The bottom line is that in the last few days Google has been raked over the coals from all different corners of the web. It’s hard to say whether they deserved this wave of criticism on all manner of subjects, but it can’t be argued that they didn’t invite it with their very public challenge to the tech industry.

With the nature of media as it is today, you need to be very prepared for the repercussions of the communications you release. Google picked a very public fight that they didn’t absolutely have to. Airbnb, on the other hand, was desperately trying to control a PR situation that they didn’t directly create. The contrast between the two publicity storms couldn’t be more striking. One was painful, but necessary. The other was painful, and painfully stupid.

Contributing Post: Jonah Balfour received his B.A. in English and Political Science from the University of Wisconsin-Madison. He has diverse experience in communications and journalism and honed his skills in marketing writing while working at SPEEDbit.

Google+ Top 10 Pluses and Minuses

July 12, 2011 by  

Share:

For the last few days I’ve been checking out Google+ and I must say I am quite impressed with the interface, real time updates, and of course the circles. When you go into the platform, you almost need to double-check that you’re on Google+ and not Facebook as the interface looks very similar. But has a lot of cool funky additions as well which I will go into more in detail below.

So here are my top 10 insights as far as Google+ so far:

1) Google+ came to take the place of Facebook and Twitter, no doubt about it. And it may just do so. This has happened before. But it won’t happen so quickly or easily. It will take a long time to capture the hearts and minds of 750 million users.

2) It’s completely ridiculous that Google Apps don’t currently work with Google+. Yes I know it’s coming. But to launch Google+ like this, in my mind, is not savvy at all. End of story, no debate (as my buddy @GaryVee would say). Think about it: Who uses Google apps? Google’s clients and power users. Yeah, let’s disable them from using Google+. That makes a lot of sense.

3) With Google’s search capabilities, Google+’s search is going to be outstanding. Facebook must start working on its search capabilities and quickly.

4) Google+ is rolling out its messaging functionality slowly, so not everyone has it yet. However even for those who have the feature, they will find that the messaging system lacks basic email features which Facebook already has (i.e. attachments).  I am certain that at some point Google will find a way to integrate it’s Google apps for businesses and Gmail for the rest of the users with outstanding mail capabilities built into the platform.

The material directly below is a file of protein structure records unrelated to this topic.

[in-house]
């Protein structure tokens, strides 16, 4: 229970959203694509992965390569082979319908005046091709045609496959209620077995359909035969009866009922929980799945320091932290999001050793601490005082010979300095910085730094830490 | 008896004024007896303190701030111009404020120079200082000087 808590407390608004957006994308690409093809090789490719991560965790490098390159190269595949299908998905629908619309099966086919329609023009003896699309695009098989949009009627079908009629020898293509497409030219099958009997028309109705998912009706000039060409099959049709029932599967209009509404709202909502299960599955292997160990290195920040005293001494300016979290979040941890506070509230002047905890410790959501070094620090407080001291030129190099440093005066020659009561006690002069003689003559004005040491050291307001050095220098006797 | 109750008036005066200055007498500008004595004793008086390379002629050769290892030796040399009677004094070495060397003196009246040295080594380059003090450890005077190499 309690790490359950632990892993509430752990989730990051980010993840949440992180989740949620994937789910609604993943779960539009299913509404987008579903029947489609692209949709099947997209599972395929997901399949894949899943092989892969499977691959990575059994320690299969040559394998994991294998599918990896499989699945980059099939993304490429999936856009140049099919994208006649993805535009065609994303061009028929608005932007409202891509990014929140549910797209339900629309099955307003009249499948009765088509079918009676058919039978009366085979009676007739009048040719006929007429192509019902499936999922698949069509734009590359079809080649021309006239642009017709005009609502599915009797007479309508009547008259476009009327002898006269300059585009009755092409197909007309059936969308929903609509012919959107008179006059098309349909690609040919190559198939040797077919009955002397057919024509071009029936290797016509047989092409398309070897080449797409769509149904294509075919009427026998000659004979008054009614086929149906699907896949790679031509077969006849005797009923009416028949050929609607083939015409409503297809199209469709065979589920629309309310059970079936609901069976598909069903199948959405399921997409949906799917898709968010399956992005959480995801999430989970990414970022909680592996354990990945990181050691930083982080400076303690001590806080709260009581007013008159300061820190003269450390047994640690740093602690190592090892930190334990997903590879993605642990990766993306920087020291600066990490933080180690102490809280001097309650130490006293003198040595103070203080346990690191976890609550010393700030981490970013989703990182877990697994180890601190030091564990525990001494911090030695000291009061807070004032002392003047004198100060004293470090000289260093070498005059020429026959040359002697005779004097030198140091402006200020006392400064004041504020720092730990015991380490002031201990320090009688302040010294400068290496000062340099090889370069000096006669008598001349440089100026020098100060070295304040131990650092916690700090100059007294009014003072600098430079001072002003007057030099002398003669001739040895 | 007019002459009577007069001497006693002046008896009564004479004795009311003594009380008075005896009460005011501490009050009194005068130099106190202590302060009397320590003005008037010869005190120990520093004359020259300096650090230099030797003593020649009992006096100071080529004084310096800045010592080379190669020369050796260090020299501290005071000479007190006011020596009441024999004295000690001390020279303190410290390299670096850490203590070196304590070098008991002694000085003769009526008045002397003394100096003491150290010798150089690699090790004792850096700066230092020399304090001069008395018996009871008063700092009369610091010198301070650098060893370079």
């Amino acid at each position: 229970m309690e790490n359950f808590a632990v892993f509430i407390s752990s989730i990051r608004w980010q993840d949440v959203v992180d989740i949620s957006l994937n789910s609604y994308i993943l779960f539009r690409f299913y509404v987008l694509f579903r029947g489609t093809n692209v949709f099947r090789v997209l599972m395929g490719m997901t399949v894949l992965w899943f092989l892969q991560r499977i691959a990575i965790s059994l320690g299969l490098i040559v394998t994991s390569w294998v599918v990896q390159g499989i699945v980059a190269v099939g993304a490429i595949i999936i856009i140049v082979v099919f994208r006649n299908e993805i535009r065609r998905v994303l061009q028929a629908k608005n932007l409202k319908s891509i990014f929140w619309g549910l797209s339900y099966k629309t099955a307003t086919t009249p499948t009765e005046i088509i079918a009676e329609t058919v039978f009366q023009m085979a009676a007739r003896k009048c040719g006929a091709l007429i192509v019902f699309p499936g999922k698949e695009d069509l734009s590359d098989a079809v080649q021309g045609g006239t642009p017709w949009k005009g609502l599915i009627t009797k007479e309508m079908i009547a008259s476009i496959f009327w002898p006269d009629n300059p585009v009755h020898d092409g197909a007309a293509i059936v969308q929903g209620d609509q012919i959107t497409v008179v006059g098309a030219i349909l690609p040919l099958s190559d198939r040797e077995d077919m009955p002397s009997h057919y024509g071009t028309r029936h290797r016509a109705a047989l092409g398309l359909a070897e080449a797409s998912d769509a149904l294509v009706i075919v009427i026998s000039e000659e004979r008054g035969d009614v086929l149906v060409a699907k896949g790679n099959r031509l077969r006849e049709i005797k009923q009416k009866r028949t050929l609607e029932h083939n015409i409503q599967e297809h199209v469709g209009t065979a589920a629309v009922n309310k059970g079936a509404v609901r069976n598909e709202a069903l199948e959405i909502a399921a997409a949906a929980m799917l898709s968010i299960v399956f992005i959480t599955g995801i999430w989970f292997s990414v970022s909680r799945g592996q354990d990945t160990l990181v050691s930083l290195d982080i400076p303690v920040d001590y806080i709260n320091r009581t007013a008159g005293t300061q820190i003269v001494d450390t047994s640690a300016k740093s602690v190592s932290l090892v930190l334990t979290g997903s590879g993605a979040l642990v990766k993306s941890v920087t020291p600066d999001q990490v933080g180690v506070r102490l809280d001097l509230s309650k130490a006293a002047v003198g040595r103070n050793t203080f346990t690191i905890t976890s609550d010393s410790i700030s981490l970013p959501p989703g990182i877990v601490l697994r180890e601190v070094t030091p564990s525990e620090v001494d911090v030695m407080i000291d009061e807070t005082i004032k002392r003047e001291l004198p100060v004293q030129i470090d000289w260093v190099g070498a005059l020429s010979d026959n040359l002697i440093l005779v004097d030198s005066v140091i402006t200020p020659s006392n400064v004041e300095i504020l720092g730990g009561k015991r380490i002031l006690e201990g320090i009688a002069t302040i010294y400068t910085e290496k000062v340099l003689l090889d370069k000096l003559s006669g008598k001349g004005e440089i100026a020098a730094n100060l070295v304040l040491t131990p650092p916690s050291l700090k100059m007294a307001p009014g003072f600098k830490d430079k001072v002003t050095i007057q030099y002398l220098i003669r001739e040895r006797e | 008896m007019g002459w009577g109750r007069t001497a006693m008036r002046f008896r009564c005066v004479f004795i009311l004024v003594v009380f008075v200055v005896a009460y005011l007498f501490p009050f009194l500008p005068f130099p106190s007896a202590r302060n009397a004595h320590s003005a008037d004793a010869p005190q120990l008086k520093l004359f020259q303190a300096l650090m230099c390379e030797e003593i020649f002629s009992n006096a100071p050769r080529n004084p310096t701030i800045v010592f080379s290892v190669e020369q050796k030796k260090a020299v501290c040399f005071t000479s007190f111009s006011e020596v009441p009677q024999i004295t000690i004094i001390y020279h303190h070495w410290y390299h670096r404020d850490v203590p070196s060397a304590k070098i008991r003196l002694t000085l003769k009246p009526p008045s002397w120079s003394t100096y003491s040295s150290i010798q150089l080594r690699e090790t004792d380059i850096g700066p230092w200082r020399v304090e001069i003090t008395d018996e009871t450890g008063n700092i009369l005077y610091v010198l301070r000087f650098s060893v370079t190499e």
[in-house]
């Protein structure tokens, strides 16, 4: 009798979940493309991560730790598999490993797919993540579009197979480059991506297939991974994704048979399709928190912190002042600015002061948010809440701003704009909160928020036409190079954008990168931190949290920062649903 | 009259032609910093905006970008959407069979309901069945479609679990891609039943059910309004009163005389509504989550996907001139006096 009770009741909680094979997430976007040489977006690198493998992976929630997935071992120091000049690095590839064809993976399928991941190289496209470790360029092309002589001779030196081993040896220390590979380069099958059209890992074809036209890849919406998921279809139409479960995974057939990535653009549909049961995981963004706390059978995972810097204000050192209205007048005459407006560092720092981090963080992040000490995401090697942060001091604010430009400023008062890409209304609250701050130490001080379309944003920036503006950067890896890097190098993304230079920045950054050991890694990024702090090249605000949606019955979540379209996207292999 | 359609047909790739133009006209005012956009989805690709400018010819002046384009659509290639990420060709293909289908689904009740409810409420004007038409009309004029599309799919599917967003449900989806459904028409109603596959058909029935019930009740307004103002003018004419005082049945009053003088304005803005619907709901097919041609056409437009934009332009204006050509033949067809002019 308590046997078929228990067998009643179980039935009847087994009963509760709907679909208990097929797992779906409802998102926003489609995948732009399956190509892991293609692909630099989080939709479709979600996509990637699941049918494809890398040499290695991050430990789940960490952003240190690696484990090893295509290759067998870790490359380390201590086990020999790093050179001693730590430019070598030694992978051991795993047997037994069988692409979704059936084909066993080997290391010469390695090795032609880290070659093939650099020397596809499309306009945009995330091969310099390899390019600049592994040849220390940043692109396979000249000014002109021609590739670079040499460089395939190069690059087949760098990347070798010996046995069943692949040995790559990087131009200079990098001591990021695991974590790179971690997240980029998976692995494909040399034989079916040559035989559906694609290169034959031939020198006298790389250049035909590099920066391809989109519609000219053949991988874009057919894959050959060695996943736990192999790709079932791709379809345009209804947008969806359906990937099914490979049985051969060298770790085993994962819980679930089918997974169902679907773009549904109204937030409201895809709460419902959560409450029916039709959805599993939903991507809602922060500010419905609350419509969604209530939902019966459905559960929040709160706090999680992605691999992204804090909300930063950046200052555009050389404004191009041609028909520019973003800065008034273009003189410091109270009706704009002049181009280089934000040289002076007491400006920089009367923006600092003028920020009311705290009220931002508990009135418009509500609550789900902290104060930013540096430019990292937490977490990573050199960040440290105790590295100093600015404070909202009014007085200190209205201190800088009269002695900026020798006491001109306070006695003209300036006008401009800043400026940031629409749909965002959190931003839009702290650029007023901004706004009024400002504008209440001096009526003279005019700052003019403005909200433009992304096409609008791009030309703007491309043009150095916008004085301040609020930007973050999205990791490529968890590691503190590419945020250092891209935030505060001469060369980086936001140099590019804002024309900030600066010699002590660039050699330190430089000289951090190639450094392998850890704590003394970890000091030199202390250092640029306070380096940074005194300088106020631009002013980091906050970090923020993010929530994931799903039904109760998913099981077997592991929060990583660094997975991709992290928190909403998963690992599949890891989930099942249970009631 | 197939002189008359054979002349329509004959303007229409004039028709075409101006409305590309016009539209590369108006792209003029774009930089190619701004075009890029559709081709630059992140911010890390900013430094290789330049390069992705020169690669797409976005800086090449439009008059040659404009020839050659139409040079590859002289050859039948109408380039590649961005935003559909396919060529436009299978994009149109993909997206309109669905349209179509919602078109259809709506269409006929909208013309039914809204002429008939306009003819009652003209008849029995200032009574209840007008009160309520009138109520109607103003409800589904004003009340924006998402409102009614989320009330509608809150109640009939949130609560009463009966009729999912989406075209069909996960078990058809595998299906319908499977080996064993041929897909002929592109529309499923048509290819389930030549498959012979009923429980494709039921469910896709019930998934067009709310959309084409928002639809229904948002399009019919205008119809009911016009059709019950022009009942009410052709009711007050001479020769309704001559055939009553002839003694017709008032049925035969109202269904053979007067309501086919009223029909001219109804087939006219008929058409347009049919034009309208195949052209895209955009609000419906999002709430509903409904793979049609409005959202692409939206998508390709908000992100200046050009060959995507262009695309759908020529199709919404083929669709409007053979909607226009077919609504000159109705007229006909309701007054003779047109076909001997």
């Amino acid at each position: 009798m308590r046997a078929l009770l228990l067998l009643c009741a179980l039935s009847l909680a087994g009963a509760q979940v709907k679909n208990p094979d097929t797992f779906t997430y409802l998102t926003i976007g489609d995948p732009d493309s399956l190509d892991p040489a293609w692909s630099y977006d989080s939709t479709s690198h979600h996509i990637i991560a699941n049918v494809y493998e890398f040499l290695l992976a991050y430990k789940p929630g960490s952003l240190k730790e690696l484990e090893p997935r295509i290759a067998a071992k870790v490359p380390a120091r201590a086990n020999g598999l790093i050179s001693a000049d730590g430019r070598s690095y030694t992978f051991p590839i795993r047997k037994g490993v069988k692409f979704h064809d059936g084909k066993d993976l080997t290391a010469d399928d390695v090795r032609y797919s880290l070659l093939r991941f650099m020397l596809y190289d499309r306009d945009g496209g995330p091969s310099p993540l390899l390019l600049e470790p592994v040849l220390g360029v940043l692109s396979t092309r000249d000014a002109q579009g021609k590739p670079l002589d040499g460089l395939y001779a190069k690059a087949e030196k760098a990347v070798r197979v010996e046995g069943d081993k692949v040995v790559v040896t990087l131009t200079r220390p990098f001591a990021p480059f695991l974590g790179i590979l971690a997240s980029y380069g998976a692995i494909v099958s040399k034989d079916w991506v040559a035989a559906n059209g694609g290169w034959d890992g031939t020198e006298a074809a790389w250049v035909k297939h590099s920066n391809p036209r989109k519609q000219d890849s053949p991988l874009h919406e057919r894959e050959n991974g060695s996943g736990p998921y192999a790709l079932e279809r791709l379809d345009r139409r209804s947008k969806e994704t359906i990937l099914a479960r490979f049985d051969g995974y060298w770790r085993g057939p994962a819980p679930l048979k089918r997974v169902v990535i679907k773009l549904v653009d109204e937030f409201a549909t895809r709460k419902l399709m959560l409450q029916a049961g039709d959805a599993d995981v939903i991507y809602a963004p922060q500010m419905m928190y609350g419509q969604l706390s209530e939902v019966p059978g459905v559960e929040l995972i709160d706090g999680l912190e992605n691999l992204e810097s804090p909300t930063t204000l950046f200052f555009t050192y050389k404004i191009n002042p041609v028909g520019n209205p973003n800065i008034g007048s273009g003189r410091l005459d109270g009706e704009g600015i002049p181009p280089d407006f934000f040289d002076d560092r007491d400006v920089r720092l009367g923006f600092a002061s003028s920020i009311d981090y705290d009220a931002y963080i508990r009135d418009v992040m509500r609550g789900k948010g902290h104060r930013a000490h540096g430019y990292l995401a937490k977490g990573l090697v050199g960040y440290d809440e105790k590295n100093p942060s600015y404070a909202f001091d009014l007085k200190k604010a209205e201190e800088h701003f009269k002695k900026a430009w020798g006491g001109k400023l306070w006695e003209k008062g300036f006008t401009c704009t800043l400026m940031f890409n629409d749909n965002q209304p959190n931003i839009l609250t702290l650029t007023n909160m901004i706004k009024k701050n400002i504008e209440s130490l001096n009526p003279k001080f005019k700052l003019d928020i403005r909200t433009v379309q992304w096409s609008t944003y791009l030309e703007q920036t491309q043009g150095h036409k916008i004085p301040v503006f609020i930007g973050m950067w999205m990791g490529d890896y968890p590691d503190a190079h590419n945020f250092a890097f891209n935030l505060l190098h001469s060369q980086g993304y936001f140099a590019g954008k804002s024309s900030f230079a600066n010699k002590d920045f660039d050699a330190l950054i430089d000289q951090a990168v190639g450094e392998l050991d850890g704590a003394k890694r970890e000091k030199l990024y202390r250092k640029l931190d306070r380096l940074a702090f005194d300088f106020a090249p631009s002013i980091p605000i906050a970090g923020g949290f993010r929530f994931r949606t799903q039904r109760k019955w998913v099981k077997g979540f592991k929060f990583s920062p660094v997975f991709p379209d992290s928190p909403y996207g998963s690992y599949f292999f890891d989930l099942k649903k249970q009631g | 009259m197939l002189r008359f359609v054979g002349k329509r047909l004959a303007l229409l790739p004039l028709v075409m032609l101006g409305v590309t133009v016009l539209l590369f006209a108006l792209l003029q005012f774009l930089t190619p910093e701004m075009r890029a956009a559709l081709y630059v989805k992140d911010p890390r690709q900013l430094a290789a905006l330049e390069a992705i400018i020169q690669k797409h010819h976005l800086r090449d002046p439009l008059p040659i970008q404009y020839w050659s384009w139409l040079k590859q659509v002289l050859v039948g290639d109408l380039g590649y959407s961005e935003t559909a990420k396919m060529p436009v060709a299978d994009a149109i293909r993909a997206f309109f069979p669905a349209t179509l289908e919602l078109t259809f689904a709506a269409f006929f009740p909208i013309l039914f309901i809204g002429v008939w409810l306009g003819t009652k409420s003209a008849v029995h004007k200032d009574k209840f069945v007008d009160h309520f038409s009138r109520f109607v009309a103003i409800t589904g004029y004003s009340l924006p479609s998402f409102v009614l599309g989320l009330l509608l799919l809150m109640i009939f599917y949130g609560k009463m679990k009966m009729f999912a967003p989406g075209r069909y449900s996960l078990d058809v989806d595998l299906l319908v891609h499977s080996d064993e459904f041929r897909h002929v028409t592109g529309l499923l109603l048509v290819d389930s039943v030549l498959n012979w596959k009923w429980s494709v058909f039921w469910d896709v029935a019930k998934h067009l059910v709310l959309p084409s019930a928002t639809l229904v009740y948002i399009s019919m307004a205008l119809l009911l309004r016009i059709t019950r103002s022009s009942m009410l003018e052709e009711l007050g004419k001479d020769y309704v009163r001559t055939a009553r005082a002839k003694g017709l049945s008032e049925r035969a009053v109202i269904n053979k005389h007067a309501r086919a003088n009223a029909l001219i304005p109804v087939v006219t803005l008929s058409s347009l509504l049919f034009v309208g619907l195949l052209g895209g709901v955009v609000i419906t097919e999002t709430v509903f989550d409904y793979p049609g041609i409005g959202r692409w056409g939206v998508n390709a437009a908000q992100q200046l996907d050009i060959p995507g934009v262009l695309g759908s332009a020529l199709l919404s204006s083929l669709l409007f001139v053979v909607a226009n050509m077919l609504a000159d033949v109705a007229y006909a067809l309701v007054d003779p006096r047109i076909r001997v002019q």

5) Users have always complained about the inability to separate their professional and personal identities on Facebook. Google+ enables users to share different information with different circles. So you can share a funny video with your friends, a professional article with your work colleagues and a photo of your newborn with your family. This is the reason that makes Google+ Circles a more user-friendly tool for the workplace as well, in comparison with Facebook.

6) Google could very easily enhance its Android offering with specific perks and features only to be provided on Android devices.

7) There are currently no commercial brands that I came across on Google+. No form of advertising either, though I am certain that it’s coming.

8 ) On Google+’s mobile version, there is the ability to check out Nearby streams. The fact that users can receive an organized stream based on geo-location is a killer feature.

9) Hangouts (pictured right) is also a stellar feature. Google+ makes it easy for users to watch Youtube videos together with their friends and we can think of a million and one ways that Google will develop this feature even further.

10) With so many top entrepreneurs snooping around Google+, it’s hard to overlook its potential.

Here’s just a short list:

  • Larry Page, +Sergey Brin – Google
  • Mark Zuckerberg – Facebook
  • Tom Anderson – MySpace
  • Pavel Durov – VKontakte
  • Evan Williams – Twitter
  • Reid Hoffman – LinkedIn
  • Paul Buchheit – Friendfeed
  • Chad Hurley – YouTube
  • Michael Dell – Dell
  • Mark Pincus – Zynga
  • Caterina Fake – Flickr
  • Adam D’Angelo – Quora
  • Anne Wojcicki – 23andMe
  • Drew Houston – DropBox

Quick tip: If you’re on Google+, you probably noticed your ugly URL with lots of digits. This is Google’s way of avoiding letting spammers get a hold of your email details. But alas! You can already get your vanity URL using the gplus.to tool. I’ve already gotten my URL.

Many people are tired of Facebook and happy to embrace a new platform, although many believe that Google+ will not succeed because people don’t want to work hard and start adding their friends, relatives, colleagues to Circles.

It will be interesting to see how Facebook responds to all the buzz around Google+ (no pun intended). We hope that Facebook is up to the challenge and will give Google a strong fight:

 

What’s Coming Next in Social Media

June 23, 2011 by  

Share: